When asked about what they regret most, people name failures to act.
When you miss by a little, you feel it. Example: missing a plane by 1 minute causes much more regret than missing by an hour, since you obsess about all the things that could have saved you 1 minute.
Bronze medalists are happier than Silver medalists, because instead of thinking how close they were to Gold, they think about how close they were to having no medal at all.
- Counterfactual: contrasting actual experience with what it could have been.
- Upward counterfactual: comparing to the next-best option (the Silver medalist)
- Downward counterfactual: comparing to next-worst option (the Bronze medalist)
We’d be happier if we did Downward counterfactual more often. Be grateful things aren’t worse.
Upward comparisons produce jealousy, hostility, frustration, lowered self-esteem, and stress.
Downward comparisons boost self-esteem, and reduce anxiety.
Bad results make people equally unhappy whether they were responsible for it or not. But bad results make people regretful only if they were responsible.
The more our experiences result from our own choices, the more regret we feel if things don’t turn out as we hoped.
People facing decisions involving trade-off, and thus opportunities for regret, will avoid making those decisions altogether.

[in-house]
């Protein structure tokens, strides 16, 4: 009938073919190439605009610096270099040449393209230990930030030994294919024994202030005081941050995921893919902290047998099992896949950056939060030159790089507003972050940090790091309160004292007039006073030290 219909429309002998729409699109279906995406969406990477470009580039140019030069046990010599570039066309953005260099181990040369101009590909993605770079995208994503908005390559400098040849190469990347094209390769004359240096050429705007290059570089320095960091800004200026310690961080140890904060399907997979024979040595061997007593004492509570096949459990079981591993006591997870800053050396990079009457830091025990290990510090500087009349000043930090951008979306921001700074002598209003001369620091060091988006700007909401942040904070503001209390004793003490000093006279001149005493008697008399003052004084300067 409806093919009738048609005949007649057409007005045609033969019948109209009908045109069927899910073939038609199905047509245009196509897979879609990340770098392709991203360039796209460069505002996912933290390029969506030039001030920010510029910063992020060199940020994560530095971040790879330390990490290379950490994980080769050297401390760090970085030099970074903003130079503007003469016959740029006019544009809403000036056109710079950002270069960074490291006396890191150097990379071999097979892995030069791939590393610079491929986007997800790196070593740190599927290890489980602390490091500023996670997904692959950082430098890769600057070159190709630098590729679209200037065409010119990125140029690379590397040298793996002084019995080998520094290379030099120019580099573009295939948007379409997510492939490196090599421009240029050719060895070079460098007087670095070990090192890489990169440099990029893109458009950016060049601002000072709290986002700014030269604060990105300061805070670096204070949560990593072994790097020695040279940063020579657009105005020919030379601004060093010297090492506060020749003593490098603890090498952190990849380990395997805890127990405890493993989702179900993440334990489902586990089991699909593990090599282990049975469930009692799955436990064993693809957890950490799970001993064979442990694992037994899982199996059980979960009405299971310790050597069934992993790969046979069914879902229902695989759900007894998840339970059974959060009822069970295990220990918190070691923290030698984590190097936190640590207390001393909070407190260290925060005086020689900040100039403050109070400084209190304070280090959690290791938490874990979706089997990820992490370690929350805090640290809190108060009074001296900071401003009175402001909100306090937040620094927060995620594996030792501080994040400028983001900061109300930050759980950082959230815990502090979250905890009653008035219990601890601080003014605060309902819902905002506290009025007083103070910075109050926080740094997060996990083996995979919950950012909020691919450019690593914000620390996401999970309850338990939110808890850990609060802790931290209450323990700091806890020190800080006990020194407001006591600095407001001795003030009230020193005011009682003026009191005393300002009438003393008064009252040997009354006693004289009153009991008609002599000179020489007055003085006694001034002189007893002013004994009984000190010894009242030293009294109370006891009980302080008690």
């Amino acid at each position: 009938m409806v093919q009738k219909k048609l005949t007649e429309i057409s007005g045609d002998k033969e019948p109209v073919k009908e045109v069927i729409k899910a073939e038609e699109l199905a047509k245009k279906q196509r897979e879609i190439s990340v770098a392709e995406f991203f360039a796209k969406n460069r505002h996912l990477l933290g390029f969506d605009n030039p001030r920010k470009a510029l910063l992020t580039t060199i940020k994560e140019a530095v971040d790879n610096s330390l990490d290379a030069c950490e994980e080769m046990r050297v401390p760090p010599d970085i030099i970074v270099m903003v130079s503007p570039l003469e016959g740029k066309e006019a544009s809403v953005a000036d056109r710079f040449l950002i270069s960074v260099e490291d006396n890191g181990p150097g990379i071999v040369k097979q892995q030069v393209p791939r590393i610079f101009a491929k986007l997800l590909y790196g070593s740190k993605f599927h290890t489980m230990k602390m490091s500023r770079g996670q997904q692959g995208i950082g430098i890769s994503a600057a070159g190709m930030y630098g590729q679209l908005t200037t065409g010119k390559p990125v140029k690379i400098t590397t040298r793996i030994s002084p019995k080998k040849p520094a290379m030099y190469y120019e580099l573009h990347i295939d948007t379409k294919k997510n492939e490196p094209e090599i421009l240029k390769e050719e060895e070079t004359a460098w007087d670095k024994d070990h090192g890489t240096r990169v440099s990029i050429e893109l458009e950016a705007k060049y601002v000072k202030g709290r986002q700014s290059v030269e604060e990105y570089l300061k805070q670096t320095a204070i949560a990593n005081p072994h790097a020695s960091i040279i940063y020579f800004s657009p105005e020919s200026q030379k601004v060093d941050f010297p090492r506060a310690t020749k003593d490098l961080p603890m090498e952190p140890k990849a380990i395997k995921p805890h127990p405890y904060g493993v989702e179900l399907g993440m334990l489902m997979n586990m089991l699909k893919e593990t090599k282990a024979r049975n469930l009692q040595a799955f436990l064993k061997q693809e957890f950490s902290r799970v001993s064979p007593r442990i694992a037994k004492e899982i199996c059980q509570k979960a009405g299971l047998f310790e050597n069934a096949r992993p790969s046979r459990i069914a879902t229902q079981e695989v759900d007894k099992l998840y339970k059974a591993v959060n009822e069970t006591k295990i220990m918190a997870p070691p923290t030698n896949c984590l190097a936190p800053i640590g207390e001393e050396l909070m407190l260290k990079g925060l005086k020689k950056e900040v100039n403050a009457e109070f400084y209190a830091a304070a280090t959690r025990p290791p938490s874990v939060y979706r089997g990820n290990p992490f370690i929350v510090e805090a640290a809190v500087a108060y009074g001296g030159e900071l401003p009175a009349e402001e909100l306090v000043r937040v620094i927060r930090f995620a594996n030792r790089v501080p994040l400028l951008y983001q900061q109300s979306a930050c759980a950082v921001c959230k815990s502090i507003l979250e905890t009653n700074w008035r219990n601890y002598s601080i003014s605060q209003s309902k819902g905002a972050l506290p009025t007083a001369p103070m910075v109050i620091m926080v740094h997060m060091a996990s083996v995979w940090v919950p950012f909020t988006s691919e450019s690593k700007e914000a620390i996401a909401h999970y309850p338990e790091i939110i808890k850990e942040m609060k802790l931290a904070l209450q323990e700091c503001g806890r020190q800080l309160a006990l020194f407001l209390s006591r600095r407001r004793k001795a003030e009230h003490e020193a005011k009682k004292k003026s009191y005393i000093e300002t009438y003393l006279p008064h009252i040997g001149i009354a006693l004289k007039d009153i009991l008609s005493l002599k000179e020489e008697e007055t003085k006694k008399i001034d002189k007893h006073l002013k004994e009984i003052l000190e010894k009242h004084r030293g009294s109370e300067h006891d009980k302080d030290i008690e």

We show greater willingness to take risks when we know we will find out how the unchosen alternative turned out, and there is thus no way to protect ourselves from regret.
People hold on to stocks that have decreased in value because selling them would turn the investment into a loss.
If you buy two nonrefundable tickets to a ski trip, one costing $50, and one costing $25, then find out they’re on the same day, you’ll go on the $50 ski trip even if there’s a good reason to think you’d have more fun on the $25 ski trip.
Basketball coaches give more time to players earning higher salaries.
People who have started their own business are more likely to invest in expanding them than people who have purchased their business.
Many people persist in troubled relationships because of the effort they’ve already put in.